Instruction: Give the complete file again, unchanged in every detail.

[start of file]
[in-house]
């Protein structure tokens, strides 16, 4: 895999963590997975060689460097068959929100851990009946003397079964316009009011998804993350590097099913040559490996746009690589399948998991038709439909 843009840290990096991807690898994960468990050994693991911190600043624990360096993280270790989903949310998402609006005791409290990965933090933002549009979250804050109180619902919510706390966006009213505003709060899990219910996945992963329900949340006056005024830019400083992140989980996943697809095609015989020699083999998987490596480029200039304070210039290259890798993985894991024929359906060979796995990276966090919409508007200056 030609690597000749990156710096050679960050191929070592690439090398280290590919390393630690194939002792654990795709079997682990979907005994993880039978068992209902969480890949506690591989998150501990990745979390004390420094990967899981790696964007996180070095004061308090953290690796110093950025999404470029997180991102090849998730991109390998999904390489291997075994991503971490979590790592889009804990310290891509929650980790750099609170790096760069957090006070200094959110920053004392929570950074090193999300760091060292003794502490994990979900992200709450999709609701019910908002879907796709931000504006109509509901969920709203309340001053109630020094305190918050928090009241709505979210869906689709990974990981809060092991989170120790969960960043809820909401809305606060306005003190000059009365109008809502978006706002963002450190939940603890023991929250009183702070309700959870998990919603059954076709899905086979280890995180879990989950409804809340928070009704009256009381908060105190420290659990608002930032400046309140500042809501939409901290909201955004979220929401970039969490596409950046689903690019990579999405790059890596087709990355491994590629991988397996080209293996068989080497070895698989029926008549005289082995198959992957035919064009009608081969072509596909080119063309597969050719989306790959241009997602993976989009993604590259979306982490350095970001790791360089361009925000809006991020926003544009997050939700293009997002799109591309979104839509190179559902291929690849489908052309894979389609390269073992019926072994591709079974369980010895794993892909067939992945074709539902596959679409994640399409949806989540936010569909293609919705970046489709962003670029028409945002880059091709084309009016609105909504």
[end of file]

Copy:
[in-house]
């Protein structure tokens, strides 16, 4: 895999963590997975060689460097068959929100851990009946003397079964316009009011998804993350590097099913040559490996746009690589399948998991038709439909 843009840290990096991807690898994960468990050994693991911190600043624990360096993280270790989903949310998402609006005791409290990965933090933002549009979250804050109180619902919510706390966006009213505003709060899990219910996945992963329900949340006056005024830019400083992140989980996943697809095609015989020699083999998987490596480029200039304070210039290259890798993985894991024929359906060979796995990276966090919409508007200056 030609690597000749990156710096050679960050191929070592690439090398280290590919390393630690194939002792654990795709079997682990979907005994993880039978068992209902969480890949506690591989998150501990990745979390004390420094990967899981790696964007996180070095004061308090953290690796110093950025999404470029997180991102090849998730991109390998999904390489291997075994991503971490979590790592889009804990310290891509929650980790750099609170790096760069957090006070200094959110920053004392929570950074090193999300760091060292003794502490994990979900992200709450999709609701019910908002879907796709931000504006109509509901969920709203309340001053109630020094305190918050928090009241709505979210869906689709990974990981809060092991989170120790969960960043809820909401809305606060306005003190000059009365109008809502978006706002963002450190939940603890023991929250009183702070309700959870998990919603059954076709899905086979280890995180879990989950409804809340928070009704009256009381908060105190420290659990608002930032400046309140500042809501939409901290909201955004979220929401970039969490596409950046689903690019990579999405790059890596087709990355491994590629991988397996080209293996068989080497070895698989029926008549005289082995198959992957035919064009009608081969072509596909080119063309597969050719989306790959241009997602993976989009993604590259979306982490350095970001790791360089361009925000809006991020926003544009997050939700293009997002799109591309979104839509190179559902291929690849489908052309894979389609390269073992019926072994591709079974369980010895794993892909067939992945074709539902596959679409994640399409949806989540936010569909293609919705970046489709962003670029028409945002880059091709084309009016609105909504």